Negative Binomial Modelling and Applications for Microbiome Count Data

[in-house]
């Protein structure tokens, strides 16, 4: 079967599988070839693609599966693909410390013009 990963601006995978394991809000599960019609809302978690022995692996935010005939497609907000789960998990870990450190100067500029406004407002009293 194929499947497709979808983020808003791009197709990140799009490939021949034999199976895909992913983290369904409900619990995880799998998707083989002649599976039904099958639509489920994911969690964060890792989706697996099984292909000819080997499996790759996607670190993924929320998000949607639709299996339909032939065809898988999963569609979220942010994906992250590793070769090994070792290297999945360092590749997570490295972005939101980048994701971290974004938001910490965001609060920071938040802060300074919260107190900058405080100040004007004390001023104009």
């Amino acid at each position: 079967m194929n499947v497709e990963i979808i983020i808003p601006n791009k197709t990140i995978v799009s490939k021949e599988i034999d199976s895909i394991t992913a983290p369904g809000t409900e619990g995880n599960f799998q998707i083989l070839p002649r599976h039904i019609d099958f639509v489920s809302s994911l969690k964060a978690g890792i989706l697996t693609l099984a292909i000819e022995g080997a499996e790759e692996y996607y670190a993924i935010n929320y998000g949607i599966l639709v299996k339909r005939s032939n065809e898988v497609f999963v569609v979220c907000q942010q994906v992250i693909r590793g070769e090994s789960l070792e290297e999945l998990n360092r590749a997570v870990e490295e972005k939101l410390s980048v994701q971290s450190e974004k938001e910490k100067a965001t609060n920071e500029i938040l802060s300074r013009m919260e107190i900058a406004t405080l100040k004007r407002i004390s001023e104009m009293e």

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The human microbiome plays an important role in human health and disease. Identification of factors that affect the microbiome composition will eventually allow modulation of the microbiome for therapeutic purposes. The aim of this study is to find a suitable statistics distribution model for the set of microbial operational taxonomic units (OTUs), which are used to categorize bacteria based on sequence similarity, and to use these models to analyze the supra-gingival and sub-gingival plaque microbiome. We model the OTU data with a Negative Binomial (NB) distribution and fit the maximum-likelihood estimates for the NB model parameters. We then develop a gamma-prior distribution to model the underlying composition of each OTU. We use the mean of the calculated posterior distribution as an estimator of the underlying composition of each OTU, analyzing oral cavity microbiome communities based on the posterior means. Likelihood ratio tests identified NB models for some OTUs that differed significantly between sub-gingival plaques and supra-gingival plaques. We also developed a Naive Bayes Discriminant Analysis (NBDA) approach based on the calculated NB distributions, and performed LASSO regression on the simple proportions and the estimated underlying compositions. The NBDA and LASSO approaches identified OTUs that play a critical role in classification. By replacing simple proportions with distribution models, we explore the underlying composition of OTUs better without losing too much discriminant information.